Another one that I had trouble with was one on Catholicism. The tract was essentially the comic adaptation of the teachings of Alberto Rivera (1935-1997). These teachings were quite controversial and polemic in nature. Essentially, according to the tract, pretty much all of evils of the 20th century were directly the result of the intentional machinations of the leadership of the Roman Catholic Church (with an added little sideslap at the Orthodox faiths as well). Back then, my experience with Catholicism was pretty limited. Presently living in a country that is over 80% Catholic has increased my education immensely. But as I was reading the tract I quickly noted a trend. The tract would make a lot of outlandish claims that I had not heard before, and then would add a more mundane fact that I knew was actually true. When I started checking the footnotes on the tract— what do you think I found? I suspect you guessed it— the fairly mundane and ambivalent facts were properly footnoted to show veracity to the claims while NO footnotes were given to the more outrageous (and “damning”) claims. Again, I could hardly see who would be swayed by such a comic. I just can’t imagine any thoughtful Catholic thinking, “Oh wow! I have been part of the Whore of Babylon! I must leave it and start attending the church of the fine people who are printing these tracts.” In fact, it had a bit of an opposite effect on me. The poor documentation and deceptive footnoting made me wonder if the Catholic Church might not be so bad of a group after all. In this sense, it is kind of the same as my reaction to the anti-Masonic literature of the 19th century, and the Illuminati conspiracy-mongers of the 20th century. In effect, if a person screams loudly about evil “over there” without justifying the claims, one must wonder if the evil is in the one screaming.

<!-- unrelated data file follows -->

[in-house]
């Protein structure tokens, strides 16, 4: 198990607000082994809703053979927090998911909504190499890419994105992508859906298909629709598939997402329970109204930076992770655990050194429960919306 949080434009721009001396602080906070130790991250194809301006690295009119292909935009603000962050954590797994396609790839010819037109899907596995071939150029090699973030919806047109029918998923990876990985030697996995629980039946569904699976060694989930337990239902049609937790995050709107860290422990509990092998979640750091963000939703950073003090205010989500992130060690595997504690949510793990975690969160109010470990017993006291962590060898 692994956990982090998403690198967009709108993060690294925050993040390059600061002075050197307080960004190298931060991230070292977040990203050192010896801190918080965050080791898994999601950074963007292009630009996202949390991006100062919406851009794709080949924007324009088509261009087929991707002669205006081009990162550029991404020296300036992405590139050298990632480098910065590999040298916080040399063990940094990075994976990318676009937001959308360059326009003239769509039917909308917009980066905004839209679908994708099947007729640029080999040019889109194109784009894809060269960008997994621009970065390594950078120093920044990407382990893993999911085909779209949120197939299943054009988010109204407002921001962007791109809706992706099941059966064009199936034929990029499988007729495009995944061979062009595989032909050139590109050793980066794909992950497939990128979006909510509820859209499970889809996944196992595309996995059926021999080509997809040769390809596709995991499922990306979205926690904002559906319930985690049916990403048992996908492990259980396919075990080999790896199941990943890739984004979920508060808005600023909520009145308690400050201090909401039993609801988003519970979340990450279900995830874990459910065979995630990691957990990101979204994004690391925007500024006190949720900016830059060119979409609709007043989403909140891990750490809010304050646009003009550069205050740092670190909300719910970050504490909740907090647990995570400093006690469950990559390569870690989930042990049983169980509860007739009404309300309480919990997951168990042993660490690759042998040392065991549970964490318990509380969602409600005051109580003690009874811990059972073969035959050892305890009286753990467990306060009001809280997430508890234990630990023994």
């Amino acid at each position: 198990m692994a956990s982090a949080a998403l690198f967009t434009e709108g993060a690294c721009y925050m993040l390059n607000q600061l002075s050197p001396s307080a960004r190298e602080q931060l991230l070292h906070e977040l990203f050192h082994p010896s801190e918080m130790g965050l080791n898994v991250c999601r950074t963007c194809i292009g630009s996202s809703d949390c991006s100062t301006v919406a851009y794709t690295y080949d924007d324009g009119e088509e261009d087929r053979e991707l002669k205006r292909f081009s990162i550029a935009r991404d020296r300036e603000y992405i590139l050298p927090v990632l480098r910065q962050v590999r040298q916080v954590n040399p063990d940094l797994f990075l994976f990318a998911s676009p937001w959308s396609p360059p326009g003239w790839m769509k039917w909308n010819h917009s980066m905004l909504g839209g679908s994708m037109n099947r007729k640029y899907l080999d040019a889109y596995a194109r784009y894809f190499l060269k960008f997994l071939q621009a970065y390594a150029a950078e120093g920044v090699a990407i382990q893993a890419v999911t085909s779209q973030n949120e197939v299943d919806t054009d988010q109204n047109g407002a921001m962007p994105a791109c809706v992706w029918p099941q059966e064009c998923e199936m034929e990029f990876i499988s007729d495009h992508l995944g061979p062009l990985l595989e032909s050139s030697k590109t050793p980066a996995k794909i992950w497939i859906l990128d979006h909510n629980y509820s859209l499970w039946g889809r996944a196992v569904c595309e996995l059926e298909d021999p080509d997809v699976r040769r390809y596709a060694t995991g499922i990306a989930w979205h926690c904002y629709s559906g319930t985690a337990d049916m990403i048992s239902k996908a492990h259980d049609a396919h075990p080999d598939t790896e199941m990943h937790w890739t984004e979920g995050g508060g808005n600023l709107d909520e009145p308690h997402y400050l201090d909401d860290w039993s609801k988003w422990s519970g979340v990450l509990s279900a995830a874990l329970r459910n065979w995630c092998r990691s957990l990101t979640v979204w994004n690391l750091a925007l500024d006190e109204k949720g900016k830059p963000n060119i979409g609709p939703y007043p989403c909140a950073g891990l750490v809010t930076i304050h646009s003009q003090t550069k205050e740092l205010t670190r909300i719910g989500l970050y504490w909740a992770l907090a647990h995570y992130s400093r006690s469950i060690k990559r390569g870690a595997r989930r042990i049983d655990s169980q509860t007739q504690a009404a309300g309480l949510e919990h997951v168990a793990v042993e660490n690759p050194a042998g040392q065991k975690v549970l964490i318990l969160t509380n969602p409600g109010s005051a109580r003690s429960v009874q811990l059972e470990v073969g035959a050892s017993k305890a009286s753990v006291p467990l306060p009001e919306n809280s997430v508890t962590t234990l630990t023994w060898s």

On Comics Tropes, a Chick Tract was presented that I don’t recall reading. Apparently, it is one of only a few that they no longer publish. I can understand why they stopped publishing it. While it was again the typical over-the-top morality play, the underlying plot was absolutely horrible on pretty much every level. The title of the tract is “Lisa.” Lisa is actual the daughter of a man who sexually molests her. Somehow, the secret of this man’s behavior becomes known to people in the neighborhood. A neighbor (a medical doctor I think) says to the man that he knows what the man is doing to his daughter. The doctor goes on to give words of wisdom. The man should seek forgiveness from God and stop behaving this way. The man prays to God and asks forgiveness, and goes home to happily tell his wife and his daughter that he will never be a pedophilic, incestuous rapist ever again.